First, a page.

Meet the new Athenaeum Fellows – Wesley Whitaker ’18 and Isabel Lilles ’18

The Athenaeum is pleased to present the Woolley Fellows for the 2017-18 school year: Wesley Whitaker ’18 and Isabel Lilles ’18.

Whitaker, who was born in the Bay Area but now lives in Sacramento, says that after “flirting with majoring in government,” he decided on a Philosophy and Public Affairs dual major.

“I redirected after taking Professor Schroeder’s life-changing intro course,” Whitaker said. “Since then, I have thoroughly enjoyed courses across the discipline while continuing to take public policy classes.”

Lilles is pursuing a dual major in International Relations and Literature. She was born and raised in Manila, and grew up with four sisters and one brother.

“I love this combination,” Lilles said, “because they each expose me to the different sides of life’s binaries - the scientific versus the artistic, the universal versus the individual, and the logical versus the emotional.”

Lilles is also a certified Zumba instructor and teaches physical education classes twice a week – with a playlist of mostly Shakira and Enrique Iglesias.

“My CMC bucket list is still quite long,” she said, “but one item at the top of that list is to get Priya (Junnar, the Athenaeum Director) to come to at least one of my Zumba classes.” Junnar, admittedly wary of Zumba, says she may consider a private class or “a class in the dark.”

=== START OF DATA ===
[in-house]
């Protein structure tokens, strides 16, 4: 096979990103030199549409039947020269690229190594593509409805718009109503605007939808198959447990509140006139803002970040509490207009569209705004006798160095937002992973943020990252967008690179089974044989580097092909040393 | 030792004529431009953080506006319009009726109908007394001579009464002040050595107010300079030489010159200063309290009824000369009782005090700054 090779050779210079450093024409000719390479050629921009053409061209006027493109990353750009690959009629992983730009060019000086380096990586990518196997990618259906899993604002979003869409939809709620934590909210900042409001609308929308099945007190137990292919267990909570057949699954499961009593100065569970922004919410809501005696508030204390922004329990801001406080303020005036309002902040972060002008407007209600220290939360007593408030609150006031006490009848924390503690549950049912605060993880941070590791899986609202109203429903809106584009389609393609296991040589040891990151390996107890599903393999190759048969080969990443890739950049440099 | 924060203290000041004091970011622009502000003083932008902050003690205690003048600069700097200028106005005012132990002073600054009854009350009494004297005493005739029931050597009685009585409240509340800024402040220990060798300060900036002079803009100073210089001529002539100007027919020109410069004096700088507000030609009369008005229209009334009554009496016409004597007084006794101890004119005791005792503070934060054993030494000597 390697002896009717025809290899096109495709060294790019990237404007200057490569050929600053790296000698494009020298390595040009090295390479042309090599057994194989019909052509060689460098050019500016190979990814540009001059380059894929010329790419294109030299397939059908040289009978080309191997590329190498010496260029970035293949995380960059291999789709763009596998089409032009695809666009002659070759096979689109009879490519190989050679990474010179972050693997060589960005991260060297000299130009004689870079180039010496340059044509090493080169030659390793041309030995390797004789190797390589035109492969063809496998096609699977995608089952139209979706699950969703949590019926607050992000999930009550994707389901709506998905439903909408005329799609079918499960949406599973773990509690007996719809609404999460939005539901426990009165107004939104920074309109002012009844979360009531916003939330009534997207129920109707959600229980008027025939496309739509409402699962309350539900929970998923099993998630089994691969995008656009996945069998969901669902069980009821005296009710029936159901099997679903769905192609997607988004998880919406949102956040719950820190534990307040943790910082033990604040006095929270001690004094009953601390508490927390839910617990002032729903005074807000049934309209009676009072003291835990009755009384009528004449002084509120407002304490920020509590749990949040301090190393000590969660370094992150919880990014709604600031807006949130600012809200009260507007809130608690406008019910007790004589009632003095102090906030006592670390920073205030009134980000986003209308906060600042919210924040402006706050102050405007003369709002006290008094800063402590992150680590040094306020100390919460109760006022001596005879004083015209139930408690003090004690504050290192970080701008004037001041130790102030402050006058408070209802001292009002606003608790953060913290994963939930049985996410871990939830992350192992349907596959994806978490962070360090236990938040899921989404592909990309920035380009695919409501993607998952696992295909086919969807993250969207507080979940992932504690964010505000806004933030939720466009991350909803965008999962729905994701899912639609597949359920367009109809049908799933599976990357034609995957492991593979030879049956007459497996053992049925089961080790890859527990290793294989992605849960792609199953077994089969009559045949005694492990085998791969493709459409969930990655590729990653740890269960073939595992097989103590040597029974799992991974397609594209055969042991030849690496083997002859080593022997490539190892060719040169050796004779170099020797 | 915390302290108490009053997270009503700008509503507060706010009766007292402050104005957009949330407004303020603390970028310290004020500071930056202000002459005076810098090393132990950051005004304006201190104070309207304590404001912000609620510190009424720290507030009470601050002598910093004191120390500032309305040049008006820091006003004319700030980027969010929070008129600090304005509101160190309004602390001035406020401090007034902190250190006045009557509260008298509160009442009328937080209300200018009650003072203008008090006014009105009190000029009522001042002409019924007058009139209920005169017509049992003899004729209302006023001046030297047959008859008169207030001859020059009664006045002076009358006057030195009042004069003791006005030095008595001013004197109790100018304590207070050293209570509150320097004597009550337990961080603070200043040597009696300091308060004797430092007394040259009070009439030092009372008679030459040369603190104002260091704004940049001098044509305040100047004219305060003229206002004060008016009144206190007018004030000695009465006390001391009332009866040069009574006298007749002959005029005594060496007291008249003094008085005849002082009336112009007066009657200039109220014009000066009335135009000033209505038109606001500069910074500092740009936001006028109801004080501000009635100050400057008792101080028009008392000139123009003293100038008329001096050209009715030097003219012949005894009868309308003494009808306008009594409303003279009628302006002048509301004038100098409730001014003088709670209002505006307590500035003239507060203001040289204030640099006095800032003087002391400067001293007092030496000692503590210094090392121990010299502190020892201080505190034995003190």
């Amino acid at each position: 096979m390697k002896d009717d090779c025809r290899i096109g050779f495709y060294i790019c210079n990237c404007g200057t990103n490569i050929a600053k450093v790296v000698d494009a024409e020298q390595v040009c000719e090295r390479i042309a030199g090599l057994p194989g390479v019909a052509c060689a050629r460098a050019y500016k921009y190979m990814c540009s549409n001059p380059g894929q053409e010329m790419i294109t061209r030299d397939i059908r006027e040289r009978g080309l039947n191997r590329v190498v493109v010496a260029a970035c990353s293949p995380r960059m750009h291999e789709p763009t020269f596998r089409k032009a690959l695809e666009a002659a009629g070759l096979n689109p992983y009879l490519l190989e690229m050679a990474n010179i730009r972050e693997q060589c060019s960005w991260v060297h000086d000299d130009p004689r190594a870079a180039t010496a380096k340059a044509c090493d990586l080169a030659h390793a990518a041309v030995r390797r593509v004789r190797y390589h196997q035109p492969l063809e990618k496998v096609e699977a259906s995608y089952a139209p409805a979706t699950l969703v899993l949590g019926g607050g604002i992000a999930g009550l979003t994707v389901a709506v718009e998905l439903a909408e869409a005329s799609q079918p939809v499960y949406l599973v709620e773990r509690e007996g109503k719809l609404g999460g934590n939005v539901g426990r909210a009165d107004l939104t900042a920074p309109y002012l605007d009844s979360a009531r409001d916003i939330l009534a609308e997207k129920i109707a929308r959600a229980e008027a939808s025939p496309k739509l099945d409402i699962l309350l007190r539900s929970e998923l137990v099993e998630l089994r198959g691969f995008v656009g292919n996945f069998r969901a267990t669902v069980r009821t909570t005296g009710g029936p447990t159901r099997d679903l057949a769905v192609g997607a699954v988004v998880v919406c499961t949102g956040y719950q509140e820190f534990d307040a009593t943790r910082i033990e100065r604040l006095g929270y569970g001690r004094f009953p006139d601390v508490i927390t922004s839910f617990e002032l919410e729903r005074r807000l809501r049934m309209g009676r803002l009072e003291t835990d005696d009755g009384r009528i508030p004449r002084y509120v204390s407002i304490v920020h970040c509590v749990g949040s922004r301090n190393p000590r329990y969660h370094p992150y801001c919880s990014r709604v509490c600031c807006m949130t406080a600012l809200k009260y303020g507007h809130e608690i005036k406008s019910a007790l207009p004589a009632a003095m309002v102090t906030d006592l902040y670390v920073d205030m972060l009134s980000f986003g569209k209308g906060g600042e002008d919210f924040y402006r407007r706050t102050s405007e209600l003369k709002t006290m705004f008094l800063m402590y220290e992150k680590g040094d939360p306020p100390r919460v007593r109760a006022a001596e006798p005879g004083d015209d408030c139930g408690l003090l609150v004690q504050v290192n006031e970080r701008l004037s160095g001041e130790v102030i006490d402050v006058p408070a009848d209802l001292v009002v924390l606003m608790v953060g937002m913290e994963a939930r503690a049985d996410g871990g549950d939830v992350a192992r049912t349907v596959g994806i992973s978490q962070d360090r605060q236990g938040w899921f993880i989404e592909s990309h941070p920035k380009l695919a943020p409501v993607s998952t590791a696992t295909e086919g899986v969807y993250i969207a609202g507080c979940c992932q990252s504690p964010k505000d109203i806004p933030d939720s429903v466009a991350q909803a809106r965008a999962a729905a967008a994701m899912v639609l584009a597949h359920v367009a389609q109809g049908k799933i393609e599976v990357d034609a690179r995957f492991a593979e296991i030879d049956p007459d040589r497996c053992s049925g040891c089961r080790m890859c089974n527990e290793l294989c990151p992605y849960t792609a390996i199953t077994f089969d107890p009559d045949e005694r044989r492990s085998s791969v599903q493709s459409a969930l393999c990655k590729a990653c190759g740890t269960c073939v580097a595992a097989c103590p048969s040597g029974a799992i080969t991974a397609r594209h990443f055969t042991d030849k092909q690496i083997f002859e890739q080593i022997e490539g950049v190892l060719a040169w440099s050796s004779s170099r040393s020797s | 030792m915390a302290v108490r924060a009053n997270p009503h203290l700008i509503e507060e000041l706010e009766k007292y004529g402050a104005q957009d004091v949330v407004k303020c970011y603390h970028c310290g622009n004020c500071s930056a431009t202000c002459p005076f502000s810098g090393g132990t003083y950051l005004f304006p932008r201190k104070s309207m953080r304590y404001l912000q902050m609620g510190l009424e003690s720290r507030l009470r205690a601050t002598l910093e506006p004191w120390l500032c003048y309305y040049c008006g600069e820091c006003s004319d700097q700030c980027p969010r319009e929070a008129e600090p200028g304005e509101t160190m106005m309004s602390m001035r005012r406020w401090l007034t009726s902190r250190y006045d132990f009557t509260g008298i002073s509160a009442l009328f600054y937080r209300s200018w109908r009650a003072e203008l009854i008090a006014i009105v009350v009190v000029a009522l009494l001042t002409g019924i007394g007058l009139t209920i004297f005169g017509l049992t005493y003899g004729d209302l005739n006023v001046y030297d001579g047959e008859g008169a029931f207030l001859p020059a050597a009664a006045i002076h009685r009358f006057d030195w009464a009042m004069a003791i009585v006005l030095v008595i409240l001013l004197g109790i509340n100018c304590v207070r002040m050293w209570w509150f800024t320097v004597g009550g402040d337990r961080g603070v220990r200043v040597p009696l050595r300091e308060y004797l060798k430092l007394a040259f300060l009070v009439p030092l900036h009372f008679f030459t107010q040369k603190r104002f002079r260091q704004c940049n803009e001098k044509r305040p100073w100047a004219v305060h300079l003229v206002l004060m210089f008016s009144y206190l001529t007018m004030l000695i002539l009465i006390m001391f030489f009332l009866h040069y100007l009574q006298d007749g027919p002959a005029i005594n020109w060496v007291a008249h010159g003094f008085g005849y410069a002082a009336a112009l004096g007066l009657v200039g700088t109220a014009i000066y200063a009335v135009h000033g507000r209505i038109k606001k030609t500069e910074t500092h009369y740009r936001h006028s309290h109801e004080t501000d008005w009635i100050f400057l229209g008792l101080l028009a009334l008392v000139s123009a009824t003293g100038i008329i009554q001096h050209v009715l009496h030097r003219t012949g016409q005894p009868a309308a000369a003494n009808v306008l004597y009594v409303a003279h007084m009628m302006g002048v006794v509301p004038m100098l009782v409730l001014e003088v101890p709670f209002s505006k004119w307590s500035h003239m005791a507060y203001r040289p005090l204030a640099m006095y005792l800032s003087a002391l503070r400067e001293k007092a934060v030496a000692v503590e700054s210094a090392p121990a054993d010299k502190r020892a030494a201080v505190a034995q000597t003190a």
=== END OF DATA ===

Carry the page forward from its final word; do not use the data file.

We sat down with Whitaker and Lilles recently and asked them (in our modified take on the “Proust Questionnaire”) about guilty pleasures, what they miss most about home, the worst piece of advice they ever got, and who they’d like to see scheduled at the Ath during their tenure.

CMC: Who would you like to book as your dream speaker at the Ath?

Whitaker: My favorite photographer and visual artist, Taryn Simon. She is a Guggenheim fellow and her work has been showcased across the globe, including Prague, where I was lucky enough to visit her exhibition while studying photography abroad my sophomore year. Multiple times the ushers inside the gallery asked me to quiet down after gasping in amazement.

Lilles: Aziz Ansari, the Indian-American actor and comedian, widely known for his role as Tom Haverford in the NBC series Parks and Recreation. He also plays the leading role as Dev Shah on the Netflix Series Master of None, which he created, wrote and starred in. Not only is Aziz Ansari hilarious and would make for the best Ath head table dinner conversation, but through his stand-up comedy he addresses heavier issues regarding race, gender, and love in a way that is not polarizing or aggressive, but empathetic and understanding.

CMC: Realistically speaking, who do you think you might have a shot at getting?